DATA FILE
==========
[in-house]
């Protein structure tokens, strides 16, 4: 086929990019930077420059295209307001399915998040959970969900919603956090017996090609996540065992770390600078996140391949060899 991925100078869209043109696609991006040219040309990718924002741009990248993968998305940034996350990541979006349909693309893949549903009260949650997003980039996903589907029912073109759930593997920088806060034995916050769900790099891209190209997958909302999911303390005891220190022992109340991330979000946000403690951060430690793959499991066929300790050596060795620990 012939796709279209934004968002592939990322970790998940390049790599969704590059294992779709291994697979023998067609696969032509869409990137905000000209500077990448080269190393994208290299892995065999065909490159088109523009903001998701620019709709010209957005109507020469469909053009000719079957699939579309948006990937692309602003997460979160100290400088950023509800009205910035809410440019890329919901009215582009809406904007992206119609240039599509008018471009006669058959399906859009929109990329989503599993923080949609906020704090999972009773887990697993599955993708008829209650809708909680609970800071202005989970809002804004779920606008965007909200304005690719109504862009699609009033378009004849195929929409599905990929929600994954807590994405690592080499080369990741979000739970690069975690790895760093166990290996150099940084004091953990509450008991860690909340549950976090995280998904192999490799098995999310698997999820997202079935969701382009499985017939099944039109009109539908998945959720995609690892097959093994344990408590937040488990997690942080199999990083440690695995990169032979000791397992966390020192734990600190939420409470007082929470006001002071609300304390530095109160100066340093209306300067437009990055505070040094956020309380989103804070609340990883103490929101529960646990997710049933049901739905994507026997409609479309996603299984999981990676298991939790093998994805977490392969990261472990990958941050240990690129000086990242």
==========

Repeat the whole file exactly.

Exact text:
[in-house]
């Protein structure tokens, strides 16, 4: 086929990019930077420059295209307001399915998040959970969900919603956090017996090609996540065992770390600078996140391949060899 991925100078869209043109696609991006040219040309990718924002741009990248993968998305940034996350990541979006349909693309893949549903009260949650997003980039996903589907029912073109759930593997920088806060034995916050769900790099891209190209997958909302999911303390005891220190022992109340991330979000946000403690951060430690793959499991066929300790050596060795620990 012939796709279209934004968002592939990322970790998940390049790599969704590059294992779709291994697979023998067609696969032509869409990137905000000209500077990448080269190393994208290299892995065999065909490159088109523009903001998701620019709709010209957005109507020469469909053009000719079957699939579309948006990937692309602003997460979160100290400088950023509800009205910035809410440019890329919901009215582009809406904007992206119609240039599509008018471009006669058959399906859009929109990329989503599993923080949609906020704090999972009773887990697993599955993708008829209650809708909680609970800071202005989970809002804004779920606008965007909200304005690719109504862009699609009033378009004849195929929409599905990929929600994954807590994405690592080499080369990741979000739970690069975690790895760093166990290996150099940084004091953990509450008991860690909340549950976090995280998904192999490799098995999310698997999820997202079935969701382009499985017939099944039109009109539908998945959720995609690892097959093994344990408590937040488990997690942080199999990083440690695995990169032979000791397992966390020192734990600190939420409470007082929470006001002071609300304390530095109160100066340093209306300067437009990055505070040094956020309380989103804070609340990883103490929101529960646990997710049933049901739905994507026997409609479309996603299984999981990676298991939790093998994805977490392969990261472990990958941050240990690129000086990242």